|Government mulls Croatia Airlines’ privatisation resumption|
The Croatian Minister for Sea, Transport and Infrastructure, Siniša Hajdaš Dončić, says Croatia Airlines’ privatisation process will resume this year following a failed attempt in 2013. The Minister could not specify a firm timeframe on when tender procedures could restart. Mr. Hajdaš Dončić outlined that the Croatian government will conduct a thorough analysis of the aviation market in order to identify potential investors. “We cannot allow for Croatia Airlines to be purchased by a predator, which would in turn destroy the company. Croatia Airlines needs a strategic partner and not a predator”, Mr. Hajdaš Dončić said at a press conference in Zagreb. According to the minister, if required, the government will adopt a special Croatia Airlines privatisation bill in order to sell the company swiftly. A minority 49% stake will be offered to potential bidders.
There have been varying opinions as to how Croatia’s national carrier should be sold. Only recently, the airline’s CEO, Krešimir Kučko, said the government should avoid adopting similar privatisation models to those used by the Czech Republic and Serbia for the sale of their respective national carriers. Mr. Kučko believes that Croatia Airlines should instead be recapitalised after its restructuring process is completed at the end of the year. Minister Hajdaš Dončić emphasised that the ongoing restructuring process has been one of the most successful in the country as the airline recorded a profit for the first time in several years in 2013.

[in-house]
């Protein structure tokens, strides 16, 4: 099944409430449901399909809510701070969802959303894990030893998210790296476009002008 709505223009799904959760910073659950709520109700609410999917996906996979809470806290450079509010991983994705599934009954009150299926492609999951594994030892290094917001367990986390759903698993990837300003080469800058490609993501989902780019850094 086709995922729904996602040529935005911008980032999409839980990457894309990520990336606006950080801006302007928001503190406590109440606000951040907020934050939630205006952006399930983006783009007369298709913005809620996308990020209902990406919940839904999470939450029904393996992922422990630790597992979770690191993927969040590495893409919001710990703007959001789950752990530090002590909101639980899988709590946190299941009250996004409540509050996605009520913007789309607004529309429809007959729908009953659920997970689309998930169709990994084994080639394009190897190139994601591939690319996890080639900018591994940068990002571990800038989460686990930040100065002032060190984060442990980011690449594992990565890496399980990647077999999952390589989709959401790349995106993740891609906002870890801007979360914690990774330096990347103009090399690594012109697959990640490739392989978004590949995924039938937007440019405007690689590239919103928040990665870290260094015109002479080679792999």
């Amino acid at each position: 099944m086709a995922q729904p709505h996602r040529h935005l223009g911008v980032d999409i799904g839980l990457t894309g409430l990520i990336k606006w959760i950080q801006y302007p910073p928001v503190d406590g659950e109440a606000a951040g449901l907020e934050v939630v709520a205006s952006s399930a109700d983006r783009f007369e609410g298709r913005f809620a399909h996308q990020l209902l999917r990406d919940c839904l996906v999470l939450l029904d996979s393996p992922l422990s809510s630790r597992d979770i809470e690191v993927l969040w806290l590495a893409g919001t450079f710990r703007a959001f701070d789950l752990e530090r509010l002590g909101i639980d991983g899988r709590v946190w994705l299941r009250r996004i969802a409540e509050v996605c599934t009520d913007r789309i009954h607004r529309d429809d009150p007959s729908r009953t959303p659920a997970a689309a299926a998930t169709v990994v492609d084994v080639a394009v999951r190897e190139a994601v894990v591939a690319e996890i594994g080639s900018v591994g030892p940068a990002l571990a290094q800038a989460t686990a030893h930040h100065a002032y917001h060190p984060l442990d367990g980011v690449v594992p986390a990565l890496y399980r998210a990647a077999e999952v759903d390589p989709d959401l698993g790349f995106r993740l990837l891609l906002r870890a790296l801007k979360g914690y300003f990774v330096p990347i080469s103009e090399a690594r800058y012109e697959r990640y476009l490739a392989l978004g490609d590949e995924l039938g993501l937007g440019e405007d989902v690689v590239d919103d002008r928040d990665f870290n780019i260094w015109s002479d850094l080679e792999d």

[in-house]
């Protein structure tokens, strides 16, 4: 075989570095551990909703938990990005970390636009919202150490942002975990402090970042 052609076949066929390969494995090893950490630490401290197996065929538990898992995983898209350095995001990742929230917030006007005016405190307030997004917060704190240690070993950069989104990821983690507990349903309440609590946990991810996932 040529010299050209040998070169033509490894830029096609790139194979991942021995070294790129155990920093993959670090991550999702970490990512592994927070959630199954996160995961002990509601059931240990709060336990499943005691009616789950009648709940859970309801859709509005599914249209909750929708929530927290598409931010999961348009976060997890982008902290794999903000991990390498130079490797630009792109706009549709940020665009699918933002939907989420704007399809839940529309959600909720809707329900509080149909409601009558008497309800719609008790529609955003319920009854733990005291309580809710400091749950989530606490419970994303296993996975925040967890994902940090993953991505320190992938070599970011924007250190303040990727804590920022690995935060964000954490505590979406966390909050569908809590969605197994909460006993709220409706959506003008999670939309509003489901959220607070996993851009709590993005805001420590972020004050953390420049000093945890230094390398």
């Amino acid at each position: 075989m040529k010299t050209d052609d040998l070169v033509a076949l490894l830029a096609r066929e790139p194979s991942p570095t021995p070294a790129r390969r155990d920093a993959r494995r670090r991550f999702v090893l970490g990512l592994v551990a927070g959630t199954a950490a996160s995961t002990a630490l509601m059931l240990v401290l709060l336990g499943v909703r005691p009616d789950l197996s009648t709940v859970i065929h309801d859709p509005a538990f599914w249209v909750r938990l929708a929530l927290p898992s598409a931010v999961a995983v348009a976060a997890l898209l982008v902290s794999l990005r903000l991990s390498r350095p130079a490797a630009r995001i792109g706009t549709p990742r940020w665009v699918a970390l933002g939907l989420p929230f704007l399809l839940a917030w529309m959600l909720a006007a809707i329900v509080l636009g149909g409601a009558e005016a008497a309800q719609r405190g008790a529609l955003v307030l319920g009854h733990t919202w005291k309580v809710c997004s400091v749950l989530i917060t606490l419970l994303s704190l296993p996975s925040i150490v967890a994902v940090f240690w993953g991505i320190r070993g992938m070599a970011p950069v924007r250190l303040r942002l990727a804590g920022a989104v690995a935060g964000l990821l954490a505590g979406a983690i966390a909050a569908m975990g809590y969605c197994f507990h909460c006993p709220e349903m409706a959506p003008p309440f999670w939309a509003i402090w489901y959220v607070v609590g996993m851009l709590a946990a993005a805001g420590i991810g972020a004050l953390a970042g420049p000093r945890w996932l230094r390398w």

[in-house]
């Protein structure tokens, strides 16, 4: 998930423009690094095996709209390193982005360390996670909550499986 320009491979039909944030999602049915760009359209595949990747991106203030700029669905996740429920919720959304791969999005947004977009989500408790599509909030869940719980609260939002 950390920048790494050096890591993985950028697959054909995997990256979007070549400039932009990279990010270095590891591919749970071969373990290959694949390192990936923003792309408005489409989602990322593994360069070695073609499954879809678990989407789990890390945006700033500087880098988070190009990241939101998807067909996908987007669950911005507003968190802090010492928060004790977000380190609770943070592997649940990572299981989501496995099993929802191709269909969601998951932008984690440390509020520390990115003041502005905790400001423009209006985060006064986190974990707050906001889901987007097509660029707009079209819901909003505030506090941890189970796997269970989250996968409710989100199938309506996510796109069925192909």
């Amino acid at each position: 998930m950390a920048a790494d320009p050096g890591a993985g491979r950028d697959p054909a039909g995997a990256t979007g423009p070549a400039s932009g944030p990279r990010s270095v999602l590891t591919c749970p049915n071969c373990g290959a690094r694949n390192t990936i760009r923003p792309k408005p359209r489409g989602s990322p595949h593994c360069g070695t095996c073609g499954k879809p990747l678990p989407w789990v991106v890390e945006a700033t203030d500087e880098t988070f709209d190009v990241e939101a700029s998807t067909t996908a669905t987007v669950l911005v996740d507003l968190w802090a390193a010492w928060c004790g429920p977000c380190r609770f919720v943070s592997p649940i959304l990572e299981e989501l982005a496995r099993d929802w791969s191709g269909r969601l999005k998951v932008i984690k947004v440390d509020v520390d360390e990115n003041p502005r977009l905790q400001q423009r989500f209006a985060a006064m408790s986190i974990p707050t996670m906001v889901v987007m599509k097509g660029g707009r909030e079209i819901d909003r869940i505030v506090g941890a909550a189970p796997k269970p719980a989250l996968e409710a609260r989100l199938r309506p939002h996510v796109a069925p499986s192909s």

Several airlines have been courted as Croatia Airlines’ potential buyers. They include China Southern Airlines and Garuda Indonesia. While Garuda publicly expressed interest to purchase a minority stake in the Croatian airline last year, it failed to submit an offer during the tender process. Talks with China Southern Airlines were held behind closed doors. However, the airline, which also showed interest in a stake in Adria Airways, did not put in an offer. Recently, Qatar Airways said it was again pursuing acquisitions in foreign carriers. Croatia Airlines could be of potential interest to the Gulf airline.
All of the national carriers from the former Yugoslavia have been put up for sale at one point or another and most have ended up in failure. B&H Airlines was the first to be sold in 2008 to Turkish Airlines. Ultimately, the Turkish carrier bowed out of B&H’s ownership structure several years later. Montenegro Airlines has been put on sale twice while both Adria’s and Croatia Airlines’ single privatisation attempts also failed. After several efforts, Jat Airways was successfully sold last year in direct talks with Etihad. The governments of the remaining four national carriers from the former Yugoslavia have all announced plans to privatise their airlines this year.